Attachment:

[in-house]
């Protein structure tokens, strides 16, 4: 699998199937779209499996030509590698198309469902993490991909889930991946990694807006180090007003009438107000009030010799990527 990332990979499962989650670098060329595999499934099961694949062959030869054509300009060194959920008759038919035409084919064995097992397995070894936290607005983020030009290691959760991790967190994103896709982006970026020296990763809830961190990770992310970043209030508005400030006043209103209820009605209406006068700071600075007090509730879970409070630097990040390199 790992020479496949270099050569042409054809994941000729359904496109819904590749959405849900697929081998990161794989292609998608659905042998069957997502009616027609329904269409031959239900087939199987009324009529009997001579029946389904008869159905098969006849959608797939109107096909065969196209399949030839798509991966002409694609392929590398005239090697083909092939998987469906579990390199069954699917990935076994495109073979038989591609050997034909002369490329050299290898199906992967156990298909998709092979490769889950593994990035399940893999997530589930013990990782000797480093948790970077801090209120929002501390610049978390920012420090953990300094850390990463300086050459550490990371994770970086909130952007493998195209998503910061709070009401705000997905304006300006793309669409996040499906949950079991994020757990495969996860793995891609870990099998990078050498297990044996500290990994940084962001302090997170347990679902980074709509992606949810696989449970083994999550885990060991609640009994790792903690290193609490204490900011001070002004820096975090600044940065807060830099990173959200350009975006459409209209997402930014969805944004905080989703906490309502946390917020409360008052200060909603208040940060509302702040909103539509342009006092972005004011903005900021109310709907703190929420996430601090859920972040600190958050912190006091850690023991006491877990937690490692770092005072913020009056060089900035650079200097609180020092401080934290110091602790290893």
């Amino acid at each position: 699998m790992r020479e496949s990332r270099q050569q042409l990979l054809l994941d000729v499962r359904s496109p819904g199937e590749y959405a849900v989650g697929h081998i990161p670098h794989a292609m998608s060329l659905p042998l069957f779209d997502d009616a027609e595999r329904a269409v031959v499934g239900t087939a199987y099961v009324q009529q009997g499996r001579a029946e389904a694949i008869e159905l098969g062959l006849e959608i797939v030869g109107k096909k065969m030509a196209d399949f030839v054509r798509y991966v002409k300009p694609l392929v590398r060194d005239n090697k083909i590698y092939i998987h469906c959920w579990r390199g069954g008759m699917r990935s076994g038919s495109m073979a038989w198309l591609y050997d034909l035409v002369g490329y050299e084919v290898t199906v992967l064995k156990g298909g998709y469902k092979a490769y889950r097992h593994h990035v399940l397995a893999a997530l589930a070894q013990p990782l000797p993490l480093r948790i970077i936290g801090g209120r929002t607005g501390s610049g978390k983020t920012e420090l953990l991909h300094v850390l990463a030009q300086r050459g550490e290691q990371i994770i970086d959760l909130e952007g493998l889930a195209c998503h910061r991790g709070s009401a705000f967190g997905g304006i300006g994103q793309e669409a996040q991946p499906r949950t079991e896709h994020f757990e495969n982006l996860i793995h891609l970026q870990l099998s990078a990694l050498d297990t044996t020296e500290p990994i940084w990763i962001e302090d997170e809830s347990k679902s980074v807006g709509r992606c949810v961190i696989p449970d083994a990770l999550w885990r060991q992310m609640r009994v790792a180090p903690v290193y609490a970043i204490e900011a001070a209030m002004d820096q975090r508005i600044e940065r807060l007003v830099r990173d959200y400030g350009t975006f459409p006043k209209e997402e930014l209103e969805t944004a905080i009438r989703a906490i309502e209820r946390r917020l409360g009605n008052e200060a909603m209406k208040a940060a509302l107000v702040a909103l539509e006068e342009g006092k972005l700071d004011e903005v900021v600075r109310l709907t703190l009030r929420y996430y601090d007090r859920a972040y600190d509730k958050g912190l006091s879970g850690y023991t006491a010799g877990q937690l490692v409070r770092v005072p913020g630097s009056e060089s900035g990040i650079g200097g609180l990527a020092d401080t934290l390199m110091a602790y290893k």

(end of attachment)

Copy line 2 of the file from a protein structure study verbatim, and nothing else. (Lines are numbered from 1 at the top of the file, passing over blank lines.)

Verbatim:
């Protein structure tokens, strides 16, 4: 699998199937779209499996030509590698198309469902993490991909889930991946990694807006180090007003009438107000009030010799990527 990332990979499962989650670098060329595999499934099961694949062959030869054509300009060194959920008759038919035409084919064995097992397995070894936290607005983020030009290691959760991790967190994103896709982006970026020296990763809830961190990770992310970043209030508005400030006043209103209820009605209406006068700071600075007090509730879970409070630097990040390199 790992020479496949270099050569042409054809994941000729359904496109819904590749959405849900697929081998990161794989292609998608659905042998069957997502009616027609329904269409031959239900087939199987009324009529009997001579029946389904008869159905098969006849959608797939109107096909065969196209399949030839798509991966002409694609392929590398005239090697083909092939998987469906579990390199069954699917990935076994495109073979038989591609050997034909002369490329050299290898199906992967156990298909998709092979490769889950593994990035399940893999997530589930013990990782000797480093948790970077801090209120929002501390610049978390920012420090953990300094850390990463300086050459550490990371994770970086909130952007493998195209998503910061709070009401705000997905304006300006793309669409996040499906949950079991994020757990495969996860793995891609870990099998990078050498297990044996500290990994940084962001302090997170347990679902980074709509992606949810696989449970083994999550885990060991609640009994790792903690290193609490204490900011001070002004820096975090600044940065807060830099990173959200350009975006459409209209997402930014969805944004905080989703906490309502946390917020409360008052200060909603208040940060509302702040909103539509342009006092972005004011903005900021109310709907703190929420996430601090859920972040600190958050912190006091850690023991006491877990937690490692770092005072913020009056060089900035650079200097609180020092401080934290110091602790290893």